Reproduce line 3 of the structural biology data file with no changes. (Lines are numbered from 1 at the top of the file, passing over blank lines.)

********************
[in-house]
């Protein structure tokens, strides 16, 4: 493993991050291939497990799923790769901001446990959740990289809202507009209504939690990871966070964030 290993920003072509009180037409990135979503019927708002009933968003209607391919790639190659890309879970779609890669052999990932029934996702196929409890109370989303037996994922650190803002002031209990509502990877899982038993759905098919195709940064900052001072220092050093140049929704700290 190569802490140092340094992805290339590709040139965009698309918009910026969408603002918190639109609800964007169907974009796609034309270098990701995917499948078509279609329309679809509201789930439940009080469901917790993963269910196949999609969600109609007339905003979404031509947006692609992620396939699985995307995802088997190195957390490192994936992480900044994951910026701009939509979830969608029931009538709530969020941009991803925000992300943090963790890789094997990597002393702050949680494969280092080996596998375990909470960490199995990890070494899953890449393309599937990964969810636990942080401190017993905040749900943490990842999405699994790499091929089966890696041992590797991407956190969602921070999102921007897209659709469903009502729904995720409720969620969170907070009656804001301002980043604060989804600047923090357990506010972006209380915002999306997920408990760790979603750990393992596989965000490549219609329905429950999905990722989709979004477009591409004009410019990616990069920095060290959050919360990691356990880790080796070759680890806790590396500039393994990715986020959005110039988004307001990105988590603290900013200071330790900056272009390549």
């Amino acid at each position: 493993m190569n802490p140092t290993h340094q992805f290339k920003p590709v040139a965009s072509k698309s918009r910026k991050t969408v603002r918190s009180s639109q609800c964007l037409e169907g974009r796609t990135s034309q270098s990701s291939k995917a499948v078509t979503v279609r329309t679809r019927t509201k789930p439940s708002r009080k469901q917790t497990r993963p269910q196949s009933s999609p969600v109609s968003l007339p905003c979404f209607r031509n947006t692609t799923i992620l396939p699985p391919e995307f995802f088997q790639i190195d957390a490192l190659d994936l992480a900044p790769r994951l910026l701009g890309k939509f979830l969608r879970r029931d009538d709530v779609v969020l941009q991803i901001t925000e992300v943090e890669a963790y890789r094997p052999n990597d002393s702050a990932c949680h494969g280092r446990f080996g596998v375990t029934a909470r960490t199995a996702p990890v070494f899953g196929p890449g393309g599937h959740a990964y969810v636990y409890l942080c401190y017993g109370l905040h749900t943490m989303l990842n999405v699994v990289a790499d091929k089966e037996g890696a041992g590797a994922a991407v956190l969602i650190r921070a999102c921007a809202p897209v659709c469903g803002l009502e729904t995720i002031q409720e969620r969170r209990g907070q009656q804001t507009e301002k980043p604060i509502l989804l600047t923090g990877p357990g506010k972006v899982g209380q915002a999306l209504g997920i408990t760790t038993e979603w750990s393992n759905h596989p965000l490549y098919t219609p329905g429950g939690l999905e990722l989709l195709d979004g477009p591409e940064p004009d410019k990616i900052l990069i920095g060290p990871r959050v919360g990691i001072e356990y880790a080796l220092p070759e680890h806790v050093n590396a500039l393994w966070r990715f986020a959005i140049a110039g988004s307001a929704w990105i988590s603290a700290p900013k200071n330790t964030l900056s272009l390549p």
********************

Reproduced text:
């Amino acid at each position: 493993m190569n802490p140092t290993h340094q992805f290339k920003p590709v040139a965009s072509k698309s918009r910026k991050t969408v603002r918190s009180s639109q609800c964007l037409e169907g974009r796609t990135s034309q270098s990701s291939k995917a499948v078509t979503v279609r329309t679809r019927t509201k789930p439940s708002r009080k469901q917790t497990r993963p269910q196949s009933s999609p969600v109609s968003l007339p905003c979404f209607r031509n947006t692609t799923i992620l396939p699985p391919e995307f995802f088997q790639i190195d957390a490192l190659d994936l992480a900044p790769r994951l910026l701009g890309k939509f979830l969608r879970r029931d009538d709530v779609v969020l941009q991803i901001t925000e992300v943090e890669a963790y890789r094997p052999n990597d002393s702050a990932c949680h494969g280092r446990f080996g596998v375990t029934a909470r960490t199995a996702p990890v070494f899953g196929p890449g393309g599937h959740a990964y969810v636990y409890l942080c401190y017993g109370l905040h749900t943490m989303l990842n999405v699994v990289a790499d091929k089966e037996g890696a041992g590797a994922a991407v956190l969602i650190r921070a999102c921007a809202p897209v659709c469903g803002l009502e729904t995720i002031q409720e969620r969170r209990g907070q009656q804001t507009e301002k980043p604060i509502l989804l600047t923090g990877p357990g506010k972006v899982g209380q915002a999306l209504g997920i408990t760790t038993e979603w750990s393992n759905h596989p965000l490549y098919t219609p329905g429950g939690l999905e990722l989709l195709d979004g477009p591409e940064p004009d410019k990616i900052l990069i920095g060290p990871r959050v919360g990691i001072e356990y880790a080796l220092p070759e680890h806790v050093n590396a500039l393994w966070r990715f986020a959005i140049a110039g988004s307001a929704w990105i988590s603290a700290p900013k200071n330790t964030l900056s272009l390549p």